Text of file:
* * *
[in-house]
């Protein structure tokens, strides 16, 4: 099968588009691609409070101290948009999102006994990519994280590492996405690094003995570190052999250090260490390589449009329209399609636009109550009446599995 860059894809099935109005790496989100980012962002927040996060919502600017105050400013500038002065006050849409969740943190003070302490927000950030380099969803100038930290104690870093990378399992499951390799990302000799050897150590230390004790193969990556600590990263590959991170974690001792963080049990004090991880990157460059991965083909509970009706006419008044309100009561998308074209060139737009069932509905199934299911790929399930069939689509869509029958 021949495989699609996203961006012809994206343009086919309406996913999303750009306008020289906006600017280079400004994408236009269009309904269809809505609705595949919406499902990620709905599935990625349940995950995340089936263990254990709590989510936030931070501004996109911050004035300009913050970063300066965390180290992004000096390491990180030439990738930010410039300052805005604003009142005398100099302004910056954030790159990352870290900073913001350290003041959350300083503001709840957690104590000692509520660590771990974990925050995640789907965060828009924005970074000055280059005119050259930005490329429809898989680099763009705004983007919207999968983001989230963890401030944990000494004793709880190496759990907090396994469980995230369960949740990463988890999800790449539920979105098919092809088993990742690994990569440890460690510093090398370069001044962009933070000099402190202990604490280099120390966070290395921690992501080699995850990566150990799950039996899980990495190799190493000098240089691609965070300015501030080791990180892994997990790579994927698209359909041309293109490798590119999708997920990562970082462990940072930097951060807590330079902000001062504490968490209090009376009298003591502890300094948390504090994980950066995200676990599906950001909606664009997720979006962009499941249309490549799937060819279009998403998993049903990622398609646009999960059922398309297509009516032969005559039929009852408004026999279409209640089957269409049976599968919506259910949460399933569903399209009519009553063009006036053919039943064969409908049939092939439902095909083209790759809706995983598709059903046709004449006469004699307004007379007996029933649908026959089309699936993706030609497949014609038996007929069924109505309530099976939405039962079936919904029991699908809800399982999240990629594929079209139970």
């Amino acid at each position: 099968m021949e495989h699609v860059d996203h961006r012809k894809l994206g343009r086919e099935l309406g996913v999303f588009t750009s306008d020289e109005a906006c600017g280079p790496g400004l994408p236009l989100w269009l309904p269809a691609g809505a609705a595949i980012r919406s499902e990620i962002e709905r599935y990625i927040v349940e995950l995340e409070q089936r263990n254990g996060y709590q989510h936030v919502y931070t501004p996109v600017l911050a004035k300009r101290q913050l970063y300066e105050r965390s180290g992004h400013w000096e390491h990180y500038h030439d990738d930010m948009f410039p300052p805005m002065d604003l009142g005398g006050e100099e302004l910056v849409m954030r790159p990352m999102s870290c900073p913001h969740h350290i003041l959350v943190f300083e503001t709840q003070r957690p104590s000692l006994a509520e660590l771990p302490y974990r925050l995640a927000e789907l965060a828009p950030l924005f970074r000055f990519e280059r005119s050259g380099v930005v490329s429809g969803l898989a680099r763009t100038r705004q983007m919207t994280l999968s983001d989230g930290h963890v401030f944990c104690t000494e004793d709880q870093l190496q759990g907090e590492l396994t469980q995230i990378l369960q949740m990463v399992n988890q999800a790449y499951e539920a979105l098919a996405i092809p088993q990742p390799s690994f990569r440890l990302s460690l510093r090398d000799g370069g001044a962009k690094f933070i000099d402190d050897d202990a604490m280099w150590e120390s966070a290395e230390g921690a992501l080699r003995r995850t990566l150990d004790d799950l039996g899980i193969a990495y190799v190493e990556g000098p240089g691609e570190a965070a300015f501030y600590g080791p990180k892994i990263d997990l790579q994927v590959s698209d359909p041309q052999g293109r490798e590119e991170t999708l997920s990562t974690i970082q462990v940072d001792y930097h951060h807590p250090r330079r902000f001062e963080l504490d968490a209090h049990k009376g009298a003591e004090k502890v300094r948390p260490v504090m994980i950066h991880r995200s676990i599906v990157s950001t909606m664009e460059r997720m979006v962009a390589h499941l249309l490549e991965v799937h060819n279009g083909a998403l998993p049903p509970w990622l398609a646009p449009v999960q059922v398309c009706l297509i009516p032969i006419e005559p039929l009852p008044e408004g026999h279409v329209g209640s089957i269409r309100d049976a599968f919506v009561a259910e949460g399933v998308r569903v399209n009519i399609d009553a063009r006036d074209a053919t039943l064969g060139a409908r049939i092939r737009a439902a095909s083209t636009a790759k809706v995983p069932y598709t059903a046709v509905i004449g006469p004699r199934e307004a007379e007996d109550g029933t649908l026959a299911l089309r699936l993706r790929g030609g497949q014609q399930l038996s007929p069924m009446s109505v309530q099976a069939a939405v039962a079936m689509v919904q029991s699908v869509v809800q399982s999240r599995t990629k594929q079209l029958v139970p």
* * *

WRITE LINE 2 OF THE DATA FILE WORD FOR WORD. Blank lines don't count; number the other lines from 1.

């Protein structure tokens, strides 16, 4: 099968588009691609409070101290948009999102006994990519994280590492996405690094003995570190052999250090260490390589449009329209399609636009109550009446599995 860059894809099935109005790496989100980012962002927040996060919502600017105050400013500038002065006050849409969740943190003070302490927000950030380099969803100038930290104690870093990378399992499951390799990302000799050897150590230390004790193969990556600590990263590959991170974690001792963080049990004090991880990157460059991965083909509970009706006419008044309100009561998308074209060139737009069932509905199934299911790929399930069939689509869509029958 021949495989699609996203961006012809994206343009086919309406996913999303750009306008020289906006600017280079400004994408236009269009309904269809809505609705595949919406499902990620709905599935990625349940995950995340089936263990254990709590989510936030931070501004996109911050004035300009913050970063300066965390180290992004000096390491990180030439990738930010410039300052805005604003009142005398100099302004910056954030790159990352870290900073913001350290003041959350300083503001709840957690104590000692509520660590771990974990925050995640789907965060828009924005970074000055280059005119050259930005490329429809898989680099763009705004983007919207999968983001989230963890401030944990000494004793709880190496759990907090396994469980995230369960949740990463988890999800790449539920979105098919092809088993990742690994990569440890460690510093090398370069001044962009933070000099402190202990604490280099120390966070290395921690992501080699995850990566150990799950039996899980990495190799190493000098240089691609965070300015501030080791990180892994997990790579994927698209359909041309293109490798590119999708997920990562970082462990940072930097951060807590330079902000001062504490968490209090009376009298003591502890300094948390504090994980950066995200676990599906950001909606664009997720979006962009499941249309490549799937060819279009998403998993049903990622398609646009999960059922398309297509009516032969005559039929009852408004026999279409209640089957269409049976599968919506259910949460399933569903399209009519009553063009006036053919039943064969409908049939092939439902095909083209790759809706995983598709059903046709004449006469004699307004007379007996029933649908026959089309699936993706030609497949014609038996007929069924109505309530099976939405039962079936919904029991699908809800399982999240990629594929079209139970």